Recruiting and Staffing, Talent Management

The “Comeback Kids” — The Great Hidden Value in Returning Employees

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With everyone screaming these days about not being able to find the right talent, you might want to consider hiring “comeback kids.”

What are “comeback kids?” These are employees that left your company that you really didn’t want to lose.

If they return to work for you, they’re called “comeback kids.”

In the past, there was somewhat of a stigma placed on employees that wanted to return to a previous employer. Voluntarily leaving a job gave employees a “black mark,” and they were sometimes branded as disloyal. Some feared they would somehow steal their employee friends away.

Sometimes, good people leave

Simply put, they were viewed as bad news and well rid of.

But things change. Since 2008, companies have gotten rid of a large number of employees, and even workers who weren’t laid off were worried about losing their jobs. So, they stayed put even though many wanted to leave.

In the last few years, we have been bombarded with a large number of survey results showing that vast numbers of employees are “disengaged.” The general consensus has been that employees are just waiting until hiring picks up again and then it’s adios amigos. We might be looking at a tsunami of employees leaving.

Not all employees that leave a company, however, are bad people. In many cases, those who left are the good employees — the ones you don’t want to lose.

But careers are viewed differently today. Employees want new experiences, a chance to work on new products/services, an opportunity to work overseas, etc.   For whatever reason, they see the grass as greener on the other side of the fence. And because they are talented and experienced, they are quickly snapped up by other companies.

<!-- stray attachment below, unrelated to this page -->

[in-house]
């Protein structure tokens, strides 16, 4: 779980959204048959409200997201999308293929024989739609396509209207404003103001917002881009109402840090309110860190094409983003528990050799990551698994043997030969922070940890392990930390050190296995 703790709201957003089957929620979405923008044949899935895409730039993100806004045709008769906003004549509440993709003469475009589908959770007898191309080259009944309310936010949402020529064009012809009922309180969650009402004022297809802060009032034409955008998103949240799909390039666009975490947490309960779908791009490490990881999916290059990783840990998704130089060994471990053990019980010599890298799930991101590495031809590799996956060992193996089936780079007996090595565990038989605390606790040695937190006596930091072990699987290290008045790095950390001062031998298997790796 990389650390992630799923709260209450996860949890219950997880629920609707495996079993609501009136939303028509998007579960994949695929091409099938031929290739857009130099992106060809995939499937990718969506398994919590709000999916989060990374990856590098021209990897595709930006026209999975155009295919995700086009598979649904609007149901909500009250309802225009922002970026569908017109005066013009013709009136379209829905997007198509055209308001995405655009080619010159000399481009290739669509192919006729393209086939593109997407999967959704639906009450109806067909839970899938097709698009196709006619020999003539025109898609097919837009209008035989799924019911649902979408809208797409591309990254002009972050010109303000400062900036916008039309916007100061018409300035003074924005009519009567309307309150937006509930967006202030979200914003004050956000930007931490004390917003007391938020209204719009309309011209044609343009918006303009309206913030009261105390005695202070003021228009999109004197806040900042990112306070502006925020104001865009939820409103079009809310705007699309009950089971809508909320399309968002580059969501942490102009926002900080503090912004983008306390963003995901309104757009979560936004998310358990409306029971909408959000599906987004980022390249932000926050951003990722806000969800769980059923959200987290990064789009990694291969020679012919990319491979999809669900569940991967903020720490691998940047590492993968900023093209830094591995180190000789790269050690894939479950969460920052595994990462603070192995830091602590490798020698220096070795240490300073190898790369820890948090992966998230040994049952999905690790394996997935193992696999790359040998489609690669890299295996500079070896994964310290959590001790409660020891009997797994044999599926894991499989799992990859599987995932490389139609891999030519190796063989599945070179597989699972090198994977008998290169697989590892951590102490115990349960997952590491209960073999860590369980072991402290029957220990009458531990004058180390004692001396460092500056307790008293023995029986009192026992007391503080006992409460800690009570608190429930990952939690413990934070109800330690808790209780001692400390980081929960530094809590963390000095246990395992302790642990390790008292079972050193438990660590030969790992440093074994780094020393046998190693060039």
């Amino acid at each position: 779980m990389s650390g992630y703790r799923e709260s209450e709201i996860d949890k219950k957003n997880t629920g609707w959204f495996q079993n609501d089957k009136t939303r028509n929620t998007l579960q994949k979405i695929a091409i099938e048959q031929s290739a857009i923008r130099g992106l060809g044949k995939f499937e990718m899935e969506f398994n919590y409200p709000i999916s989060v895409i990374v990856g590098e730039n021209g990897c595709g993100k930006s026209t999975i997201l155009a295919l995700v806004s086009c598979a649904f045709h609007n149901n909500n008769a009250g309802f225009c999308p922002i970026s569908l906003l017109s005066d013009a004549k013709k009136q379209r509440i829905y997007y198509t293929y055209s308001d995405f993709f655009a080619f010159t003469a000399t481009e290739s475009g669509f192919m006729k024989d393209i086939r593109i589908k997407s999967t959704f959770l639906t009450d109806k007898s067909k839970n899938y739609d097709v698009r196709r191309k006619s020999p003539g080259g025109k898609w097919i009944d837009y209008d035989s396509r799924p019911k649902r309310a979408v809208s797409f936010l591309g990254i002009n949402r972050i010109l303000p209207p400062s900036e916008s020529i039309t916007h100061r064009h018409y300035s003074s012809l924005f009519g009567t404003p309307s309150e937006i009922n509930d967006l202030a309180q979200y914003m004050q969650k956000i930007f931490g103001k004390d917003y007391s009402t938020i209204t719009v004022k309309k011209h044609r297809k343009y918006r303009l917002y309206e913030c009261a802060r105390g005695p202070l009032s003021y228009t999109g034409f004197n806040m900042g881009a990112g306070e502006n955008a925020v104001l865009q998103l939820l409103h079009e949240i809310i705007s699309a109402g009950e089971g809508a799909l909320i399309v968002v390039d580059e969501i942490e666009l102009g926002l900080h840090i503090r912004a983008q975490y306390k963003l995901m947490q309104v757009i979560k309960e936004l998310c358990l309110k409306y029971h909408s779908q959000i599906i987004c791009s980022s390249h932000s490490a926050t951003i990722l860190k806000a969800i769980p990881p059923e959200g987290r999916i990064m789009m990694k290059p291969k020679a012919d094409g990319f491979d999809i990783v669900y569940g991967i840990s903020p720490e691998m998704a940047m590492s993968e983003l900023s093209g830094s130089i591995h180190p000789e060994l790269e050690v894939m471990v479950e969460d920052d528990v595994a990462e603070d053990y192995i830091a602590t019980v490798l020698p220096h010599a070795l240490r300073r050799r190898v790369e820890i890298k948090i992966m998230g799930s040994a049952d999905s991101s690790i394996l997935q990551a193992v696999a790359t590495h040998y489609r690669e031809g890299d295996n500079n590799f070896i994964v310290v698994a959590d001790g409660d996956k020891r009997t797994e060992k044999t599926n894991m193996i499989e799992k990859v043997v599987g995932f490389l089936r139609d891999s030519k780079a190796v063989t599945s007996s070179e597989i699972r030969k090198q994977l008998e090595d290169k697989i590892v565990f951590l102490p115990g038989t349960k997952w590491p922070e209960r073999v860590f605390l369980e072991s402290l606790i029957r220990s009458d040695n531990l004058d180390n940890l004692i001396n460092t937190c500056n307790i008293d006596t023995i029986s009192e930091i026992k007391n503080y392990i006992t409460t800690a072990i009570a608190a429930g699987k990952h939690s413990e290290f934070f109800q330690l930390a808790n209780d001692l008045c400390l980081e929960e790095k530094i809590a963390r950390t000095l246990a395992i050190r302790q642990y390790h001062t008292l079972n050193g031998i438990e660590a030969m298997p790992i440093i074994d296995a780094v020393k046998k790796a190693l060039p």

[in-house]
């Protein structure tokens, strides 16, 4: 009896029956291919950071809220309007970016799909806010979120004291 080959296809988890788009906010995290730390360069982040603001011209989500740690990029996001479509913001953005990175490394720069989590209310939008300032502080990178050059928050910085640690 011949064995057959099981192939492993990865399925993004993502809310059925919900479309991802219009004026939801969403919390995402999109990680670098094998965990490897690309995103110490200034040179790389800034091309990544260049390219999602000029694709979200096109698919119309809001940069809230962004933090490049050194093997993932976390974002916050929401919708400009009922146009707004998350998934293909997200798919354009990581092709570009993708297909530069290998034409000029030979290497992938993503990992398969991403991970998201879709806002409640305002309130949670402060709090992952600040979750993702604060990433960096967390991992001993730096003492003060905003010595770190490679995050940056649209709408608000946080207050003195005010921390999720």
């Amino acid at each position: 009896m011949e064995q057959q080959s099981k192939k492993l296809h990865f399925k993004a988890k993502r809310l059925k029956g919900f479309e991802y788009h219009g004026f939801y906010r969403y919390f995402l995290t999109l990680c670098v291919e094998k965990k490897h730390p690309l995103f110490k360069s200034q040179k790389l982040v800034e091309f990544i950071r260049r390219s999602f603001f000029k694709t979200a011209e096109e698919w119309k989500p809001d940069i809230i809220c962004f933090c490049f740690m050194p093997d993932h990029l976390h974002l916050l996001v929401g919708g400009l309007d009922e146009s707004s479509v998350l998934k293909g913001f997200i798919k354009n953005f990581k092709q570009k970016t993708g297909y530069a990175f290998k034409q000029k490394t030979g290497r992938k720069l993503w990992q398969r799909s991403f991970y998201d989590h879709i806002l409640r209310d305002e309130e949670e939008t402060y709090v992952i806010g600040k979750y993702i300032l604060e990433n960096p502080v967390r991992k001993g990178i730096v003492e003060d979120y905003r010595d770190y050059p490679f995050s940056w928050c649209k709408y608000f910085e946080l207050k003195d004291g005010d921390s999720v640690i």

Why would you want to re-hire former employees?

We’re talking about good performers here and people with valuable skills. Of course there are always risks in re-hiring people, but there are even greater risks in hiring people for the first time that are completely unknown.

So why would a company want to re-hire employees? There are many reasons:

  • They don’t require training like new employees would.
  • There are no recruiting costs for the company.
  • Re-hired employees are familiar with the company procedures and culture.
  • Loyalty is likely to have increased — former employees have seen what’s out there in the world and have chosen to return.

As far as that last bullet is concerned, imagine what it would be like to have “comeback kids” talk with your current employees and give them a healthy dose of reality about what it’s like to work for another company. Having them tell employees that are thinking about leaving — “You don’t know how good this company is until you have worked somewhere else.”  Wow! With PR like that, how can you lose?

Developing an alumni website

John Sullivan points out a few other advantages of hiring “comeback kids.” They can provide valuable intelligence and a fresh perspective from their prior companies. They can also bring some of their friends from those companies with them. If they have stayed in touch with other former employees in your company, they may also be able to convince them to come back.

Are you beginning to see the value of “comeback kids” now?